The most pressing matter facing Obama is the looming fiscal cliff of big tax hikes and spending cuts. Both parties agreed to the unsavory package as a poison-pill incentive to spur lawmakers to reach a big deficit-reduction deal, which they promptly failed to do. Economists say the fiscal cliff package, which takes effect Jan. 1 unless Congress acts, could trigger a new recession and wipe out hundreds of thousands of jobs.
Obama, who was to meet Friday with Congress' top leaders, was measured in discussing the upcoming negotiations. His body language suggested compromise. His words, however, were sometimes vague, even contradictory.
He said he still insists that couples making more than $250,000 a year pay a higher marginal tax rate than the current 35 percent, the level set by the Bush tax cuts of 2001 and 2003. Moments later, however, he said he was "open to new ideas" about adjusting the rates, provided they help produce substantially more revenue to fund the government.
Perhaps nothing could burnish Obama's legacy more than an overhaul of immigration laws that would somehow grant legal status to millions of illegal immigrants without triggering widespread anger over "amnesty" for lawbreakers.
The closest Obama came to rubbing Republicans' noses in their recent election setbacks was when he leapt at an immigration question Wednesday.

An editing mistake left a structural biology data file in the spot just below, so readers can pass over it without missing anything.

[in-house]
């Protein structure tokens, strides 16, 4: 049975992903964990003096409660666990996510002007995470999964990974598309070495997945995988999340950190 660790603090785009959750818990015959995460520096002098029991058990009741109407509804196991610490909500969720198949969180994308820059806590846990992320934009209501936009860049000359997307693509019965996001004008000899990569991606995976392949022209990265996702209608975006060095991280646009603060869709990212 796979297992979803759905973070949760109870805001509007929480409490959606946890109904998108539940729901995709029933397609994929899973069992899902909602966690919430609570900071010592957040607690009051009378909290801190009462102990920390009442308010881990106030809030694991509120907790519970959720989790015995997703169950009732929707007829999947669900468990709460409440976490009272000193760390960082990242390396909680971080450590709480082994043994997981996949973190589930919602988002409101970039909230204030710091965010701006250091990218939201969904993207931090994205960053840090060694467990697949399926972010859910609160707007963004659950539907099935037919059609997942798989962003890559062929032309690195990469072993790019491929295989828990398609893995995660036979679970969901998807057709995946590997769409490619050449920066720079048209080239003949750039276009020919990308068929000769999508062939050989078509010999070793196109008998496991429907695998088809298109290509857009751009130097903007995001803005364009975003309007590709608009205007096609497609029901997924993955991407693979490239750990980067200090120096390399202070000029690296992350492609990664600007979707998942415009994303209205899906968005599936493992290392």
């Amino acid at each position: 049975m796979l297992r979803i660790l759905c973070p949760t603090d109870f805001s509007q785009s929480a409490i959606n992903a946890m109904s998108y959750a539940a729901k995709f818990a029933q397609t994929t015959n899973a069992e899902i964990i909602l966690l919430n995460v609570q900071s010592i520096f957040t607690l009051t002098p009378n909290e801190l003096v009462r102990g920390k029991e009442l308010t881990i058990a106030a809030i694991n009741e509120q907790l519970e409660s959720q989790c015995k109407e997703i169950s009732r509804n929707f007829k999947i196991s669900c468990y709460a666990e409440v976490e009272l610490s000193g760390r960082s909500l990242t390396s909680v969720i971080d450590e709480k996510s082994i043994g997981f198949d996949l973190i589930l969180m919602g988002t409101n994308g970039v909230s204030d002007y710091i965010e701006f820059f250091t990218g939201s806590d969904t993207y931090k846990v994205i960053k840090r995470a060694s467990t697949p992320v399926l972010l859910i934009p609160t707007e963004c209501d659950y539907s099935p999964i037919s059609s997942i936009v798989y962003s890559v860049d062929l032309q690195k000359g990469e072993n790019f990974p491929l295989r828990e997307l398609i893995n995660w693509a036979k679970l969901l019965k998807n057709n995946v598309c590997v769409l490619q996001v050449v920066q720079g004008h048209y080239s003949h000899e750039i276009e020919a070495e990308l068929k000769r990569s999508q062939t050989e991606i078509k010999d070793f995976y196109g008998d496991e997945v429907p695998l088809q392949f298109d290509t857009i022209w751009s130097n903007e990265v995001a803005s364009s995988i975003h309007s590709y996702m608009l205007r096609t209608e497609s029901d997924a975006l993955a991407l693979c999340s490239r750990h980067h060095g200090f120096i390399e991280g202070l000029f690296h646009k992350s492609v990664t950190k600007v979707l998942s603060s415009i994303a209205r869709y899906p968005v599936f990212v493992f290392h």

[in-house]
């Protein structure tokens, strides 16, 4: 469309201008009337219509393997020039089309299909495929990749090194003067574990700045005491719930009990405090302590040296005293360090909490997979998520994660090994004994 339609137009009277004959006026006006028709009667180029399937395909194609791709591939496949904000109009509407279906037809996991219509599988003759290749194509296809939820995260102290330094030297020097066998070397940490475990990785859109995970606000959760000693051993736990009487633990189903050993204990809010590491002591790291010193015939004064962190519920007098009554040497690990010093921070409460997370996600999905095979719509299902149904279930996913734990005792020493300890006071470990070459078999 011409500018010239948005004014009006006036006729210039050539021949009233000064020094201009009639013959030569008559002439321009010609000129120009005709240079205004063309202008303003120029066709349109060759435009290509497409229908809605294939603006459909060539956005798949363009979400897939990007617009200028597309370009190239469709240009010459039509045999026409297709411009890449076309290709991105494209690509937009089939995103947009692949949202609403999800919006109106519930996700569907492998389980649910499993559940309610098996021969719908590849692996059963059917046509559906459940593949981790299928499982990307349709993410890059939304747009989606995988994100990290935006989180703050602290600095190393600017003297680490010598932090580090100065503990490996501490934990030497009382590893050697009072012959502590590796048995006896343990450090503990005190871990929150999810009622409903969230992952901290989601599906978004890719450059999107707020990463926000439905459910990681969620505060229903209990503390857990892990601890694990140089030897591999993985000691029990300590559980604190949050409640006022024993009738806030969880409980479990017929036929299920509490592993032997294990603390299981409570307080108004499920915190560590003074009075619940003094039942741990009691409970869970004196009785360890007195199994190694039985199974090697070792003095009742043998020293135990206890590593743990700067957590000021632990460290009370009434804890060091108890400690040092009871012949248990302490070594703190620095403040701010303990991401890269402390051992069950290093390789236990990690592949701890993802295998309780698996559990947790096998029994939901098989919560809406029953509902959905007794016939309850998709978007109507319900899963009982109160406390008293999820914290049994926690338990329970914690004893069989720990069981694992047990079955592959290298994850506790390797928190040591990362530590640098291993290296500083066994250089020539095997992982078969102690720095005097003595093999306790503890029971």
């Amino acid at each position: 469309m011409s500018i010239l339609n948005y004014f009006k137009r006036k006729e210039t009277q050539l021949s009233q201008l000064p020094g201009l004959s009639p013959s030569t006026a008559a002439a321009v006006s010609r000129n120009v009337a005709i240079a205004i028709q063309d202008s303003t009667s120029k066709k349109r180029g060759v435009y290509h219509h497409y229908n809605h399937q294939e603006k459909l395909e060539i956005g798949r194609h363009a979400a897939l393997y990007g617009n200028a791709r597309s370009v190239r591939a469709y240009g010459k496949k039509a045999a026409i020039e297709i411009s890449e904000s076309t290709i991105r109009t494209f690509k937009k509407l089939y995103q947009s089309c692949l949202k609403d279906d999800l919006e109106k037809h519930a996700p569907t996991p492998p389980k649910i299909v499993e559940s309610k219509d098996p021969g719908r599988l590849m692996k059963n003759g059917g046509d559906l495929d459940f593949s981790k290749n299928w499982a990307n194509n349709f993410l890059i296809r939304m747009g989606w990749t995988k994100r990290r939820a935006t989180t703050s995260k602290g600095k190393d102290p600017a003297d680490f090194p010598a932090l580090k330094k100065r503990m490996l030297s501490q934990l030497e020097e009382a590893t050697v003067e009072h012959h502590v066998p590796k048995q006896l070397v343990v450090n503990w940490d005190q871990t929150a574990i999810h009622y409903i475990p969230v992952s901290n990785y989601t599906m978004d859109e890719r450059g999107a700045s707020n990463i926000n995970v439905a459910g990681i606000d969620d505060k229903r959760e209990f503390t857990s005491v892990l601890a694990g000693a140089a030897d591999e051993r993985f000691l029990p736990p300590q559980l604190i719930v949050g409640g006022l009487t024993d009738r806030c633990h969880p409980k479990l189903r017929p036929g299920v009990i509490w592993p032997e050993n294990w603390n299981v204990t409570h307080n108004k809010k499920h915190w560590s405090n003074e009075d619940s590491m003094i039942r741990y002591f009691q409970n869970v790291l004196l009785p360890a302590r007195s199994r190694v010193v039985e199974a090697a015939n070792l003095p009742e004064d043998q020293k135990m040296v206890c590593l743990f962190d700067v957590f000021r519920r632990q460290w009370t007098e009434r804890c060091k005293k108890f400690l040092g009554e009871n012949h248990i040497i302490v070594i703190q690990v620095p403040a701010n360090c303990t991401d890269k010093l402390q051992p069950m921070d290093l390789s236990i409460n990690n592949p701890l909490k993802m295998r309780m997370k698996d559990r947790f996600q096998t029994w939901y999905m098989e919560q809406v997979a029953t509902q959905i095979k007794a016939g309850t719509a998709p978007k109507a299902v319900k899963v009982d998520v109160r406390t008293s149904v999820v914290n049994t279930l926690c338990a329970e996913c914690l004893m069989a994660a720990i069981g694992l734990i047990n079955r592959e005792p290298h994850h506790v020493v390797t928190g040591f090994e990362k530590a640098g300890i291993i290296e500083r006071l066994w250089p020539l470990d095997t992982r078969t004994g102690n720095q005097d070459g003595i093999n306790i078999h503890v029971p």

"I'm very confident that we can get immigration reform done," he said. Shortly before the election, he noted: "I predicted that the Latino vote was going to be strong, and that that would cause some reflection on the part of Republicans about their position on immigration reform. I think we're starting to see that."
An immigration package, he said, should improve border security, penalize companies that purposely hire illegal workers and provide "a pathway for legal status for those who are living in this country, are not engaged in criminal activity, are here to, simply to work."
Similar ambitions proved impossible for Bush, McCain and scores of other politicians. It's unclear whether Obama's re-election can provide enough impetus to overcome the many hurdles still facing the quest.
Obama's success in dealing with immigration and other issues will depend partly on how much partisan anger results from the fiscal cliff showdown and whether the economy continues to recover in 2013 and beyond. Setbacks on these fronts or others could force Obama to play political small-ball, as many people accused President Bill Clinton of doing in his second term, dominated by scandal.
If ever there's a time for a president to aim high, it's immediately after his election to a second and final term. And so Obama joked with reporters Wednesday, hinted at economic compromises without making specific concessions and lashed out at critics of his ambassador to the United Nations.
"I want a big deal," Obama said.
He was referring to resolving the fiscal cliff. The sentiment, however, might apply to his entire presidency, which just doubled in length, promising all sorts of possibilities and challenges from now until January 2017.
EDITOR'S NOTE — Charles Babington covers Congress and politics for The Associated Press. Follow him on Twitter: https://twitter.com/cbabington .
An AP News Analysis